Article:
Posts Tagged ‘Transportation funding’

Transit Looks to Trump Infrastructure Plan

April 10, 2017

Faced with federal budget cuts, rail and transit agencies are hoping that the Trump administration will be open to helping to fund transit capital projects as part of a $1 trillion infrastructure plan that has been promised.

It is not clear yet when the plan will be rolled out or what it will seek to fund.

President Donald Trump recently said that the infrastructure plan will be for at least $1 trillion and that there may be a 90-day deadline to get started in order to receive funding.

Trump has said the plan will be revealed as early as next month.

That timeline was echoed by U.S. Secretary of Transportation Secretary Elaine Chao who said the administration is “working on a legislative package that will probably be in May, or late May.”

Chao said the plan will focus on investments for roads, bridges, airports and potentially broadband access, veteran hospitals, and improvements for the electrical grid and water systems.

She added that the bill containing the infrastructure plan will tackle reducing regulations.

In particular, rail and transit authorities are concerned about how the administration’s “skinny budget” seeks to reduce grant funding from the Federal Transit Authority and the U.S. DOT’s TIGER program. Hence, their interest in obtaining funding for capital projects through the infrastructure plan.

Trump Budget Would End Essential Air Service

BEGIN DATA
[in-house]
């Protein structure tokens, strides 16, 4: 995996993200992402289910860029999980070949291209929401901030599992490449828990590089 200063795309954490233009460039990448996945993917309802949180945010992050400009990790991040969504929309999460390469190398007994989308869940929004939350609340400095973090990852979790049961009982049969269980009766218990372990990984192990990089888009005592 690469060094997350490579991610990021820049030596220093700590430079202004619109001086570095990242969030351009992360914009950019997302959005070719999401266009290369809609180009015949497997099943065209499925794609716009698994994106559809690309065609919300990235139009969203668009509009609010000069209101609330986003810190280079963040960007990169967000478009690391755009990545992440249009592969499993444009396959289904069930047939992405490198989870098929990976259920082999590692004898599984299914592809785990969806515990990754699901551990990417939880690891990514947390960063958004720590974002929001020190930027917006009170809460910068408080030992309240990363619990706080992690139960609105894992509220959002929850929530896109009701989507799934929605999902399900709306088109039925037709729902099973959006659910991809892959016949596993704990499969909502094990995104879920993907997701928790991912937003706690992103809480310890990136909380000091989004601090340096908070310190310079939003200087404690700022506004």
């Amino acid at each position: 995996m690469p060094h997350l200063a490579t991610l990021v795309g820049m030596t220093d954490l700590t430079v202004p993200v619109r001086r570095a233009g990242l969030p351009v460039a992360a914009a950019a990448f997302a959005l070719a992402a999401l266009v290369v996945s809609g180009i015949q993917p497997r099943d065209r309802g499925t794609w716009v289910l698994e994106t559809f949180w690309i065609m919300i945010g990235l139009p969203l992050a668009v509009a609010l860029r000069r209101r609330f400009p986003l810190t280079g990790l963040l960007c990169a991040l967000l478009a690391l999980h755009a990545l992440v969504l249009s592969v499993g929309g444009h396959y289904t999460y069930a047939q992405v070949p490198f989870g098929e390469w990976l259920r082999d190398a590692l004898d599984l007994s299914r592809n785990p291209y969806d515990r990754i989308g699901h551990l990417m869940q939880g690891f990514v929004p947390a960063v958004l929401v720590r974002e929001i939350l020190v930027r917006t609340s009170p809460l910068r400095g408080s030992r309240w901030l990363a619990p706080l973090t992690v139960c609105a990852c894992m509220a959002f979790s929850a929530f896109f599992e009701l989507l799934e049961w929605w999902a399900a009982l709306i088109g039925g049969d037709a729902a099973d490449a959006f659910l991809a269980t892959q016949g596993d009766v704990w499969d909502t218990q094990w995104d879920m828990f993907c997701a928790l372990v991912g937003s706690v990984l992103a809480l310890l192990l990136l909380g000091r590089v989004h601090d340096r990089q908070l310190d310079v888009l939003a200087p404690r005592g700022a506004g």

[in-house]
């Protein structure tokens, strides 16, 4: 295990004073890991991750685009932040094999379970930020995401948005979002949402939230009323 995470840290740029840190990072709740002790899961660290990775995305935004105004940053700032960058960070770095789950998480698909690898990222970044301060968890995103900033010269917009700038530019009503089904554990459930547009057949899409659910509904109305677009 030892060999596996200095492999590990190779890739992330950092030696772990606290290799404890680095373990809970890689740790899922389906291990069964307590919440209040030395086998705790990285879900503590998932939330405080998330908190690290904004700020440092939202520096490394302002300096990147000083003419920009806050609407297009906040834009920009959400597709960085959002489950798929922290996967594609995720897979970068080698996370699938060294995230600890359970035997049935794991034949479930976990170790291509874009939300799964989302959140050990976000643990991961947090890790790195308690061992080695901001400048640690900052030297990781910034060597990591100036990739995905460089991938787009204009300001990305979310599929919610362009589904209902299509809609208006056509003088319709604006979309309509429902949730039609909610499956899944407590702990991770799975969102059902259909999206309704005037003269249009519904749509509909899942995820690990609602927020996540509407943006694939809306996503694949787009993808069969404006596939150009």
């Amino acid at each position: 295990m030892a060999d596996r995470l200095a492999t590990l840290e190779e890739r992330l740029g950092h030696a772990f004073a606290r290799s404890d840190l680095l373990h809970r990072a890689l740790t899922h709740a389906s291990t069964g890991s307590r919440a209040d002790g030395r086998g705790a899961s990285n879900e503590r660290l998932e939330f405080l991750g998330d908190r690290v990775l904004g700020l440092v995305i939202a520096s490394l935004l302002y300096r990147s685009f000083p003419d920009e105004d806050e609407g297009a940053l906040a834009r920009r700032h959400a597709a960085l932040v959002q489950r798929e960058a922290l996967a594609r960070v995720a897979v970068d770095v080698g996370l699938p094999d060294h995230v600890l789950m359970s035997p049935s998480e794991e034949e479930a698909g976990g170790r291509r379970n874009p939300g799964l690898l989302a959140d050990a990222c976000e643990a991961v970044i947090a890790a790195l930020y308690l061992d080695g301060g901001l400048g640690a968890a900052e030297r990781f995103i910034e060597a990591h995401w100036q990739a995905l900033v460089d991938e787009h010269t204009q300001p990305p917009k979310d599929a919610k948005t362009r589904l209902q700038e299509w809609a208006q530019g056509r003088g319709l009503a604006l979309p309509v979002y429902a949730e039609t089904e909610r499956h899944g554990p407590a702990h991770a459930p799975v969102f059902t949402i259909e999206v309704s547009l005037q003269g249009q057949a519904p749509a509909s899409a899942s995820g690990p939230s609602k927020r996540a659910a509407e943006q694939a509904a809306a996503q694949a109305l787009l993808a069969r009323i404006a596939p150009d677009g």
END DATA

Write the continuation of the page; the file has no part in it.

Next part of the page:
March 20, 2017

It doesn’t get as much attention as Amtrak funding, but the federal government also underwrites airline service to rural regions of the United States.

No cites in Ohio receive funding for essential air service, but the program helps provide service in some neighboring states, including Pennsylvania.

The Trump administration budget proposal for fiscal year 2018 would end all federal funding for essential air service.

The budget proposal said ending the program would save about $175 million a year.

News reports indicate that The Essential Air Service program subsidizes airline flights to 111 communities that would otherwise have no scheduled service and which are at least 210 miles from the nearest hub airport.

About 60 communities in Alaska also receive subsidized air service.

Funding for air service to smaller communities has been around since the post-World War II era, but the current program was put into place in 1978 to preserve service at communities that were likely to lose air service in the wake of airline deregulation.

The program has drawn criticism because not all flights are full and the cost per passenger is high.

As is likely to be the case with the Trump administration plan to cut funding for Amtrak long-distance trains, opposition to the air service cuts are likely to arise in Congress, particularly the Senate, from lawmakers from rural states who have resisted past efforts to kill the air service program.

 

No New Ohio Transit Funding Likely

December 16, 2016

All Aboard Ohio reports that the next budget for the Ohio Department of Transportation to be submitted by Gov. John Kasich is unlikely to contain any additional funding for public transportation.

ODOT 2The budget proposal will be presented to the Ohio General Assembly in late January and cover fiscal years 2018 and 2019.